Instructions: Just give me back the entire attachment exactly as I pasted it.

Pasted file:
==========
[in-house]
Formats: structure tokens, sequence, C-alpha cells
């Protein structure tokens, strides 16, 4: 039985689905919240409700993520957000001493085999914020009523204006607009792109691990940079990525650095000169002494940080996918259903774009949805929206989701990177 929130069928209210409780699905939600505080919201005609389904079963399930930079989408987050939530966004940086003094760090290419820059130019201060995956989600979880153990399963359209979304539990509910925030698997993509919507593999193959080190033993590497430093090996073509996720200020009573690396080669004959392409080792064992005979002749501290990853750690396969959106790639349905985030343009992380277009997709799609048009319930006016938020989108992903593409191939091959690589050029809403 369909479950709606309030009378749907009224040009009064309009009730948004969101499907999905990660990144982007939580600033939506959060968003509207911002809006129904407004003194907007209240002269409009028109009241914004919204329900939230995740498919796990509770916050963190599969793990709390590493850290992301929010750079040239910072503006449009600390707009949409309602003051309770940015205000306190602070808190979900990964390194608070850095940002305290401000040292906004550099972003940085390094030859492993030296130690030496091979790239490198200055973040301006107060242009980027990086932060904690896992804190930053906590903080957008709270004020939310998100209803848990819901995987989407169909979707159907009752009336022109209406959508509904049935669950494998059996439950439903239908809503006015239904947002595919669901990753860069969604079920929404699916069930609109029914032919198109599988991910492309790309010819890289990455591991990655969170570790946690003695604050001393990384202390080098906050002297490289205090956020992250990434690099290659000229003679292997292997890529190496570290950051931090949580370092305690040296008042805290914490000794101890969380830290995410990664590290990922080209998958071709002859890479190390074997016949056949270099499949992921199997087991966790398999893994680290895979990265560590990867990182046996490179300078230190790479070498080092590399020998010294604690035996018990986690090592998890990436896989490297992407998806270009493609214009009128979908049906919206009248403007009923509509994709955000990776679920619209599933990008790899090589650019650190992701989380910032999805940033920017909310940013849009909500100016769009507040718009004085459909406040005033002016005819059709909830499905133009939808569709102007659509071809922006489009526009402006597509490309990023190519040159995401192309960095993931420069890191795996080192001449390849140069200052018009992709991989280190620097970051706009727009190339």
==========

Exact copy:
[in-house]
Formats: structure tokens, sequence, C-alpha cells
């Protein structure tokens, strides 16, 4: 039985689905919240409700993520957000001493085999914020009523204006607009792109691990940079990525650095000169002494940080996918259903774009949805929206989701990177 929130069928209210409780699905939600505080919201005609389904079963399930930079989408987050939530966004940086003094760090290419820059130019201060995956989600979880153990399963359209979304539990509910925030698997993509919507593999193959080190033993590497430093090996073509996720200020009573690396080669004959392409080792064992005979002749501290990853750690396969959106790639349905985030343009992380277009997709799609048009319930006016938020989108992903593409191939091959690589050029809403 369909479950709606309030009378749907009224040009009064309009009730948004969101499907999905990660990144982007939580600033939506959060968003509207911002809006129904407004003194907007209240002269409009028109009241914004919204329900939230995740498919796990509770916050963190599969793990709390590493850290992301929010750079040239910072503006449009600390707009949409309602003051309770940015205000306190602070808190979900990964390194608070850095940002305290401000040292906004550099972003940085390094030859492993030296130690030496091979790239490198200055973040301006107060242009980027990086932060904690896992804190930053906590903080957008709270004020939310998100209803848990819901995987989407169909979707159907009752009336022109209406959508509904049935669950494998059996439950439903239908809503006015239904947002595919669901990753860069969604079920929404699916069930609109029914032919198109599988991910492309790309010819890289990455591991990655969170570790946690003695604050001393990384202390080098906050002297490289205090956020992250990434690099290659000229003679292997292997890529190496570290950051931090949580370092305690040296008042805290914490000794101890969380830290995410990664590290990922080209998958071709002859890479190390074997016949056949270099499949992921199997087991966790398999893994680290895979990265560590990867990182046996490179300078230190790479070498080092590399020998010294604690035996018990986690090592998890990436896989490297992407998806270009493609214009009128979908049906919206009248403007009923509509994709955000990776679920619209599933990008790899090589650019650190992701989380910032999805940033920017909310940013849009909500100016769009507040718009004085459909406040005033002016005819059709909830499905133009939808569709102007659509071809922006489009526009402006597509490309990023190519040159995401192309960095993931420069890191795996080192001449390849140069200052018009992709991989280190620097970051706009727009190339």